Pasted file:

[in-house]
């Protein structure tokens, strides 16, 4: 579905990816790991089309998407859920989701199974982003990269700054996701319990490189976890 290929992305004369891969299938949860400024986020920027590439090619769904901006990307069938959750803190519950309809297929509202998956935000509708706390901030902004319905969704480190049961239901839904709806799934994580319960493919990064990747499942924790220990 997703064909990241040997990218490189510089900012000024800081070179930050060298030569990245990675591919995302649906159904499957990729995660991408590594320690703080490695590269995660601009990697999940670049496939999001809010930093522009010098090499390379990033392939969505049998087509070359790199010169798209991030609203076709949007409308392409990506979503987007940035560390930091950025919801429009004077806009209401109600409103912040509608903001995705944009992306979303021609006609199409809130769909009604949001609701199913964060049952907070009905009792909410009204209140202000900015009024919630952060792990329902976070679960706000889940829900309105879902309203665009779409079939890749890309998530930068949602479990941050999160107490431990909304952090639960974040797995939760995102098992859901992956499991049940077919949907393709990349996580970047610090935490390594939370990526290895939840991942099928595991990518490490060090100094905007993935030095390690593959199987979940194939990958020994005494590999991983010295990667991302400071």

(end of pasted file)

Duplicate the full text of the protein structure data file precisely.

[in-house]
């Protein structure tokens, strides 16, 4: 579905990816790991089309998407859920989701199974982003990269700054996701319990490189976890 290929992305004369891969299938949860400024986020920027590439090619769904901006990307069938959750803190519950309809297929509202998956935000509708706390901030902004319905969704480190049961239901839904709806799934994580319960493919990064990747499942924790220990 997703064909990241040997990218490189510089900012000024800081070179930050060298030569990245990675591919995302649906159904499957990729995660991408590594320690703080490695590269995660601009990697999940670049496939999001809010930093522009010098090499390379990033392939969505049998087509070359790199010169798209991030609203076709949007409308392409990506979503987007940035560390930091950025919801429009004077806009209401109600409103912040509608903001995705944009992306979303021609006609199409809130769909009604949001609701199913964060049952907070009905009792909410009204209140202000900015009024919630952060792990329902976070679960706000889940829900309105879902309203665009779409079939890749890309998530930068949602479990941050999160107490431990909304952090639960974040797995939760995102098992859901992956499991049940077919949907393709990349996580970047610090935490390594939370990526290895939840991942099928595991990518490490060090100094905007993935030095390690593959199987979940194939990958020994005494590999991983010295990667991302400071």